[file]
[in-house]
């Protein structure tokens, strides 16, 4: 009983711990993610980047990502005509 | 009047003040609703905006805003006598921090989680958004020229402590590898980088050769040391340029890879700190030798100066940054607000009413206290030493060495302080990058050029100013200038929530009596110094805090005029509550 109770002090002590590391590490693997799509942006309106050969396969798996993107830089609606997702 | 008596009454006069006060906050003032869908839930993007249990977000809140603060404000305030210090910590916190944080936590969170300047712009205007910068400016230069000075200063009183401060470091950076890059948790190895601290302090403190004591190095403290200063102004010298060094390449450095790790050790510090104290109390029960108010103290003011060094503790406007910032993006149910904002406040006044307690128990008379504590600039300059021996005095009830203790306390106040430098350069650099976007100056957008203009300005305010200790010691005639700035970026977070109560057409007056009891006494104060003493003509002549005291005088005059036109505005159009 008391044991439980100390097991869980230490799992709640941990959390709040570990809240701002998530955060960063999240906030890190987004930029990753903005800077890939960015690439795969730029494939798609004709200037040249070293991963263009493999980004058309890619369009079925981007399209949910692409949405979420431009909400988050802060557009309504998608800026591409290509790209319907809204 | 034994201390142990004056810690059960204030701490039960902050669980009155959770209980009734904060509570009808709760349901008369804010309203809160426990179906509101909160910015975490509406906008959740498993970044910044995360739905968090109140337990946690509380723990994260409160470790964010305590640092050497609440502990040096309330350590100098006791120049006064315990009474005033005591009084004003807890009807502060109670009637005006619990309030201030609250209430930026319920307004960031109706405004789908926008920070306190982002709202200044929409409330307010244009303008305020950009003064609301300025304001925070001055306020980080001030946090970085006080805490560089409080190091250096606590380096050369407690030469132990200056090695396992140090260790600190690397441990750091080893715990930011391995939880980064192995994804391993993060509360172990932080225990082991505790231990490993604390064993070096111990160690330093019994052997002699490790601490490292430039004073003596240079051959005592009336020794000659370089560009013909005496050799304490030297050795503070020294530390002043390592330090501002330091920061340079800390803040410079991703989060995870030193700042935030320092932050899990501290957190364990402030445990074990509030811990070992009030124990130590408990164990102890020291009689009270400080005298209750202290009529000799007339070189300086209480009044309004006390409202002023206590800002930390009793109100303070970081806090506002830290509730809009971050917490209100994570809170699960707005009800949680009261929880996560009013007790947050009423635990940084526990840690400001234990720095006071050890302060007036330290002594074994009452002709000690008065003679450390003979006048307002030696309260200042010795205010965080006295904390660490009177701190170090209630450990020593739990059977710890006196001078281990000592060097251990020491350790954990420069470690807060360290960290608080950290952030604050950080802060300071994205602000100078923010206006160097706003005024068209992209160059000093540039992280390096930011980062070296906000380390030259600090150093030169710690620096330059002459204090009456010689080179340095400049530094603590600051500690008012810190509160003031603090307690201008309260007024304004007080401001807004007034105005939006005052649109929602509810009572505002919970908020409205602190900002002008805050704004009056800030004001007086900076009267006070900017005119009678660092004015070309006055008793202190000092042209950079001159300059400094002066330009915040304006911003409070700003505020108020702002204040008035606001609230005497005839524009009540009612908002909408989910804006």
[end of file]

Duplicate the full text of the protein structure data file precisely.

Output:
[in-house]
């Protein structure tokens, strides 16, 4: 009983711990993610980047990502005509 | 009047003040609703905006805003006598921090989680958004020229402590590898980088050769040391340029890879700190030798100066940054607000009413206290030493060495302080990058050029100013200038929530009596110094805090005029509550 109770002090002590590391590490693997799509942006309106050969396969798996993107830089609606997702 | 008596009454006069006060906050003032869908839930993007249990977000809140603060404000305030210090910590916190944080936590969170300047712009205007910068400016230069000075200063009183401060470091950076890059948790190895601290302090403190004591190095403290200063102004010298060094390449450095790790050790510090104290109390029960108010103290003011060094503790406007910032993006149910904002406040006044307690128990008379504590600039300059021996005095009830203790306390106040430098350069650099976007100056957008203009300005305010200790010691005639700035970026977070109560057409007056009891006494104060003493003509002549005291005088005059036109505005159009 008391044991439980100390097991869980230490799992709640941990959390709040570990809240701002998530955060960063999240906030890190987004930029990753903005800077890939960015690439795969730029494939798609004709200037040249070293991963263009493999980004058309890619369009079925981007399209949910692409949405979420431009909400988050802060557009309504998608800026591409290509790209319907809204 | 034994201390142990004056810690059960204030701490039960902050669980009155959770209980009734904060509570009808709760349901008369804010309203809160426990179906509101909160910015975490509406906008959740498993970044910044995360739905968090109140337990946690509380723990994260409160470790964010305590640092050497609440502990040096309330350590100098006791120049006064315990009474005033005591009084004003807890009807502060109670009637005006619990309030201030609250209430930026319920307004960031109706405004789908926008920070306190982002709202200044929409409330307010244009303008305020950009003064609301300025304001925070001055306020980080001030946090970085006080805490560089409080190091250096606590380096050369407690030469132990200056090695396992140090260790600190690397441990750091080893715990930011391995939880980064192995994804391993993060509360172990932080225990082991505790231990490993604390064993070096111990160690330093019994052997002699490790601490490292430039004073003596240079051959005592009336020794000659370089560009013909005496050799304490030297050795503070020294530390002043390592330090501002330091920061340079800390803040410079991703989060995870030193700042935030320092932050899990501290957190364990402030445990074990509030811990070992009030124990130590408990164990102890020291009689009270400080005298209750202290009529000799007339070189300086209480009044309004006390409202002023206590800002930390009793109100303070970081806090506002830290509730809009971050917490209100994570809170699960707005009800949680009261929880996560009013007790947050009423635990940084526990840690400001234990720095006071050890302060007036330290002594074994009452002709000690008065003679450390003979006048307002030696309260200042010795205010965080006295904390660490009177701190170090209630450990020593739990059977710890006196001078281990000592060097251990020491350790954990420069470690807060360290960290608080950290952030604050950080802060300071994205602000100078923010206006160097706003005024068209992209160059000093540039992280390096930011980062070296906000380390030259600090150093030169710690620096330059002459204090009456010689080179340095400049530094603590600051500690008012810190509160003031603090307690201008309260007024304004007080401001807004007034105005939006005052649109929602509810009572505002919970908020409205602190900002002008805050704004009056800030004001007086900076009267006070900017005119009678660092004015070309006055008793202190000092042209950079001159300059400094002066330009915040304006911003409070700003505020108020702002204040008035606001609230005497005839524009009540009612908002909408989910804006």